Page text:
The Peerless Prognosticator is ON THE AIR!!!
The Washington Capitals open the weekend phase of their four-game home stand by hosting the Minnesota Wild on Friday night at Capital One Arena. While the Caps dropped a 5-4 overtime decision to the Tampa Bay Lightning on Wednesday night to open the home stand, they will take a nine-game points streak on home ice (7-0-2) into this contest.
The Wild are struggling to stay above water in the Western Conference standings. Through Wednesday’s games, they were sitting one point behind the Arizona Coyotes for the second wild card spot in the West. Minnesota has had a difficult time of it lately going 2-4-3 in their last nine games overall, although they do have a 5-1-1 record in their last seven road contests.
Minnesota has had some success as a road team this season. While they have the fifth-best road record among Western Conference teams, they are only six points behind the conference-leading St. Louis Blues with two road games in hand. They have done it by being a reasonably good defensive team, the 101 goals allowed on the road being the fourth-fewest among conference teams. They have struggled some in the offensive end, though, the 100 goals scored tied for ninth among teams in the West.
Zach Parise leads the Wild in goals (15) and points (33) on the road this season. Now in his 14th season, evenly split in years between the Wild and the New Jersey Devils, Parise is among the most efficient offensive players in Wild history. He ranks third all-time in goals scored (165), eighth in assists (168), and fourth in points (333), despite having dressed for only 442 games with the club (13th). What he has added this season that he did not have in his previous six seasons with the Wild is durability. Parise has appeared in 72 of the Wild’s 74 games this season, 30 more than he dressed for last season, and he seems likely to surpass the 74 games in which he appeared for the Wild in 2014-2015. He did appear in all of the team’s games in his first year in Minnesota, but that was the shortened 2012-2013 48-game season. Parise has been streaky of late. Over his last 19 games he has had points streaks of three games (twice, including coming into this game on one) and four games, and he has had streaks without a point of three and four games. In 33 career games against the Caps, Parise is 8-16-24, minus-3.
If Zach Parise represents the old guard, then perhaps center Luke Kunin represents the new order. The second year center is the youngest skater to appear for the Wild this season, having turned 21 years old last December. Kunin was taken by the Wild with the 15th pick overall in the 2016 entry draft (the Auston Matthews/Patrik Laine draft) out of the University of Wisconsin. Lunin spent another year with the Badgers, posting 22 goals and 38 points in 35 games, before starting his pro career with 12 games that season with the Iowa Wild in the AHL. Last season he split time between Iowa and Minnesota, and he started this season in Iowa. He was recalled by the big club in early December when Mikko Koivu was injured. Kunin has dressed for 41 games this season, going 5-10-15, minus-3, in 41 games. Despite appearing in only those 41 games, Kunin is in the top-30 among rookie point getters. His points frequency has picked up with time, going 4-6-10, plus-3, in his last 20 games. He did not record a point in his first and only appearance against the Caps to date.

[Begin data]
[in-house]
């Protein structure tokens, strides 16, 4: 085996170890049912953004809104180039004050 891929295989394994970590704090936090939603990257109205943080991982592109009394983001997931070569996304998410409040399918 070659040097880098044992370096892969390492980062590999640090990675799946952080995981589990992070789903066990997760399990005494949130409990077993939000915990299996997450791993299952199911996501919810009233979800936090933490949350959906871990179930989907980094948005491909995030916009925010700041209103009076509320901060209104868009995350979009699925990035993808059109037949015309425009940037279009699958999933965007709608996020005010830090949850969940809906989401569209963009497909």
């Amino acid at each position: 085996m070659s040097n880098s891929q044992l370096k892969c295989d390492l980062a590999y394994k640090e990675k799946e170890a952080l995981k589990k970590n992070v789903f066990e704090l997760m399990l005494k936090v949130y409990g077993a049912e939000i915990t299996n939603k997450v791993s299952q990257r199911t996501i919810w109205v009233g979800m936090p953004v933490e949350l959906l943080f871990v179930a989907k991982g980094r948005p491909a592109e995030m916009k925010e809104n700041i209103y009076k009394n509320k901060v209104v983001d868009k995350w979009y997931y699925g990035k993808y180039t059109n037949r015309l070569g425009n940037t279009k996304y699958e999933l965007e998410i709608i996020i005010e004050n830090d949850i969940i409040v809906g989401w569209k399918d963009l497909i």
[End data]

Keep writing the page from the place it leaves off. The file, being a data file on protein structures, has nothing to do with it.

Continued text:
Among the 17 goalies to dress for the Wild in their history, only Niklas Backstrom has appeared in more games (409) than Devan Dubnyk (292). Dubnyk is also chasing Backstrom in wins (162 to 194) and shutouts (22 to 28). He is chasing no goaltender in the NHL this season in games played (61, two more than Marc-Andre Fleury), and his 3,500 minutes are second only to Fleury (3,515). His goals against average of 2.59 is respectable (13th among 39 goalies with at least 1,750 minutes), although his save percentage is more middle of the pack (.912, 17th in that group). He has been better on the road, however. His 17 road wins is tied for league-best, while his GAA of 2.51 ranks tenth, and his save percentage of .916 is 14th among 39 goalies with at least 90 minutes played on the road. His season has taken a turn, though. From February 21st through March 7th, he was 6-0-1, 1.69, .943, with one shutout in seven appearances. However, since he capped that seven game run with the shutout, a 25-save gem in a 3-0 win in Tampa over the Lightning, Dubnyk is 1-4-0, 3.04, .901 in his last five appearances. In nine career appearances against Washington, Dubnyk is 2-6-1, 3.82, .872.
1. Minnesota is struggles on offense at even strength. Their 148 even strength goals this season overall ranks 27th in the league.
2. The Wild are even worse on offense in overtime. They have three overtime goals in 74 games. Only Colorado (two) and the New York Rangers (one) have fewer.
3. Speaking of overtime, the Wild have gone to extra time 13 times this season. Only twice have they done so on the road, and they lost in the freestyle competition each time, those coming one month apart in Buffalo (5-4 on February 5th) and in Nashville (5-4 on March 5th).
4. No team in the league has lost more games when out-shooting the opposition than Minnesota (20, tied with Buffalo, Columbus, Carolina, and St. Louis).